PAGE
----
clearly that isoflavones are effective [23]. On average, isoflavones produce a 50% decrease in

the frequency ong>andong> severity of hot flashes. The amount of isoflavones found in two servings of

traditional soyfoods appears to be sufficient to produce this benefit.

Intake Recommendations

The 2010 U.S. Dietary Guidelines call for increasing the intake of plant protein. ong>Soyong>foods are an

excellent way to do just that. The quality of soy protein is comparable to animal protein but

soyfoods contain only minimal amounts of saturated fat. There is also intriguing evidence


indicating that, independent of the nutrients they offer, soyfoods provide a number of health

benefits. Based on Asian intake as well as the amounts of soy shown to be beneficial in clinical

studies, a good goal is to consume about 15 to 25 grams of soy protein per day. These amounts

are provided by about 2 to 4 servings of soyfoods.

About the Author:

Dr. Mark Messina is an adjunct associate professor at Loma Linda University ong>andong> the Executive

Director of the ong>Soyong> Nutrition Institute. He has been studying the health effects of soy for more

than 20 years ong>andong> has published more than 60 scientific papers ong>andong> given more than 500

presentations on soyfoods to health professionals.


1. Franke AA, Custer LJ, Wang W, Shi CY. HPLC analysis of isoflavonoids ong>andong> other

phenolic agents from foods ong>andong> from human fluids. Proc. Soc. Exp. Biol. Med. 1998, 217,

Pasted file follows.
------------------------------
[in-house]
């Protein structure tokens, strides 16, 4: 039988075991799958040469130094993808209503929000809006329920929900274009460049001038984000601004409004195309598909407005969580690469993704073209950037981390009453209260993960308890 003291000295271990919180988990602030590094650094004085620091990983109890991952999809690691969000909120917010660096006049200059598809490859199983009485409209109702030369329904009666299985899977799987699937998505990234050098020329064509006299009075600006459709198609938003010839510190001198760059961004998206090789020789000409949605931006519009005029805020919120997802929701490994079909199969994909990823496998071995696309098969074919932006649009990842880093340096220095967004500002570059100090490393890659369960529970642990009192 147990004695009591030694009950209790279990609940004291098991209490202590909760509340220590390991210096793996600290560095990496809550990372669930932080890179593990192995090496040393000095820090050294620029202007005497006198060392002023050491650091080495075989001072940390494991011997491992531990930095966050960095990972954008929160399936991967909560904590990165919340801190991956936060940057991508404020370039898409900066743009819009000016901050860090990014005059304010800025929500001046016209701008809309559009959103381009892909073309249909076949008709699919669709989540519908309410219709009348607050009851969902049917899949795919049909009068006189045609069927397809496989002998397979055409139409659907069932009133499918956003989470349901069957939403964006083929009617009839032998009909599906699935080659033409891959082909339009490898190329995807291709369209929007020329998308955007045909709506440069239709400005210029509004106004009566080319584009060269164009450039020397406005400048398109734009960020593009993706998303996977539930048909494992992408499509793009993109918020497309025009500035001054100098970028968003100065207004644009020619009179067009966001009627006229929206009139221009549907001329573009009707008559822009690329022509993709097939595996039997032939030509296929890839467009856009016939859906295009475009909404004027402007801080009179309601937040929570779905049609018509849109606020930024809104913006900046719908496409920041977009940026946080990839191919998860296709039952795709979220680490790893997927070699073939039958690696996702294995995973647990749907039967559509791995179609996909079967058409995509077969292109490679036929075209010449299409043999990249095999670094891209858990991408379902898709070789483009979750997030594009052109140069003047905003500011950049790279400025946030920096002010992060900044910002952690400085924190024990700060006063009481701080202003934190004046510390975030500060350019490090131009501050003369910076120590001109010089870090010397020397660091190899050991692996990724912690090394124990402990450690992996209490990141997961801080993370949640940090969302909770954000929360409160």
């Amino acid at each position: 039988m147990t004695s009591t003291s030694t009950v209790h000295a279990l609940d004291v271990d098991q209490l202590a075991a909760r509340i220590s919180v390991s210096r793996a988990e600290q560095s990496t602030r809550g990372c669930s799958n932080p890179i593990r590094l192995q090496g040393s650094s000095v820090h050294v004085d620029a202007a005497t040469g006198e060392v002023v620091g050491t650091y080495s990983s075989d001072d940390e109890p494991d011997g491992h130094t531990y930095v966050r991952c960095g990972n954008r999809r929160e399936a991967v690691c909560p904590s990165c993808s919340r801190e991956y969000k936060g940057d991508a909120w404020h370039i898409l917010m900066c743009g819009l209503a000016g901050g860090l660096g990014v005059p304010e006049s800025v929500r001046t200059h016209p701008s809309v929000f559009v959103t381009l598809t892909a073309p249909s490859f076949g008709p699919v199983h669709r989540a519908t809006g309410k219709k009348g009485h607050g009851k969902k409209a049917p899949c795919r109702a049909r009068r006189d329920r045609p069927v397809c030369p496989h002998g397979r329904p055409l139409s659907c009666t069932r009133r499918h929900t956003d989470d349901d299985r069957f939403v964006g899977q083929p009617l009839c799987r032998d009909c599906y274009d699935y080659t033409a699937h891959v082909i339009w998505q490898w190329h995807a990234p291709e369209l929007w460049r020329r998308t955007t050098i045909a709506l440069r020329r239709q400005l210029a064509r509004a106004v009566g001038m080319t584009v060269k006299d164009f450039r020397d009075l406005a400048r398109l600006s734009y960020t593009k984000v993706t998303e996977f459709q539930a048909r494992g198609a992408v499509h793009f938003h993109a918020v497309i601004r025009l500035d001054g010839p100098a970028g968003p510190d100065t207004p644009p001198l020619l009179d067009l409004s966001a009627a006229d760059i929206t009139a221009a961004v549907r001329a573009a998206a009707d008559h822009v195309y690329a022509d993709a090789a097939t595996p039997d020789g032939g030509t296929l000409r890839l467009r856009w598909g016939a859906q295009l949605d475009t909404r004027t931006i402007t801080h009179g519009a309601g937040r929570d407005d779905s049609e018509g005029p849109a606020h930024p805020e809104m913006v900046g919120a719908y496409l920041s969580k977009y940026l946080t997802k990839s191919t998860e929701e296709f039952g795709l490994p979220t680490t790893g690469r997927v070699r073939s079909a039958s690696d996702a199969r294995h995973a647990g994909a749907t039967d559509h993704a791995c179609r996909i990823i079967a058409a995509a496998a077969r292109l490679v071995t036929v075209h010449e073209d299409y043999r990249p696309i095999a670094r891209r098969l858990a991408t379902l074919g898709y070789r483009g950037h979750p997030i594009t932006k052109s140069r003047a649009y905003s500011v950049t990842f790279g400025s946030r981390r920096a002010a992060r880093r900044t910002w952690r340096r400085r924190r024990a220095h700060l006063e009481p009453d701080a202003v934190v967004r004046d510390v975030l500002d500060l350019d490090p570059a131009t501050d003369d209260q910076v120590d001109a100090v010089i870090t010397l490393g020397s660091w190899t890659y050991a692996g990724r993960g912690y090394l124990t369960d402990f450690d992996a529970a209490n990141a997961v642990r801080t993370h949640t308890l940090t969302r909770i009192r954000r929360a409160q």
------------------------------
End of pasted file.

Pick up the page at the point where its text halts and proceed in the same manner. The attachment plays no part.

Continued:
2. Oseni T, Patel R, Pyle J, Jordan VC. Selective estrogen receptor modulators ong>andong>

phytoestrogens. Planta Med. 2008, 74, 1656-65.

3. Messina MJ. Legumes ong>andong> soybeans: overview of their nutritional profiles ong>andong> health

effects. Am. J. Clin. Nutr. 1999, 70, 439S-450S.

4. Wu Z, Rodgers RP, Marshall AG. Characterization of vegetable oils: detailed

compositional fingerprints derived from electrospray ionization fourier transform ion

cyclotron resonance mass spectrometry. J. Agric. Food Chem. 2004, 52, 5322-8.

5. Rong>andong> WM, Pellett PL, Young VR. Meta-analysis of nitrogen balance studies for

estimating protein requirements in healthy adults. Am. J. Clin. Nutr. 2003, 77, 109-27.

6. Jenkins DJ, Mirrahimi A, Srichaikul K, Berryman CE, Wang L, Carleton A, Abdulnour

S, Sievenpiper JL, Kendall CW, et al. ong>Soyong> protein reduces serum cholesterol by both

intrinsic ong>andong> food displacement mechanisms. J. Nutr. 2010, 140, 2302S-2311S.

7. Ramsden CE, Hibbeln JR, Majchrzak SF, Davis JM. n-6 Fatty acid-specific ong>andong> mixed

polyunsaturate dietary interventions have different effects on CHD risk: a meta-analysis

of rong>andong>omised controlled trials. Br. J. Nutr. 2010, 104, 1586-600.

8. Dong JY, Tong X, Wu ZW, Xun PC, He K, Qin LQ. Effect of soya protein on blood

pressure: a meta-analysis of rong>andong>omised controlled trials. Br. J. Nutr. 2011, 1-10.

9. Li SH, Liu XX, Bai YY, Wang XJ, Sun K, Chen JZ, Hui RT. Effect of oral isoflavone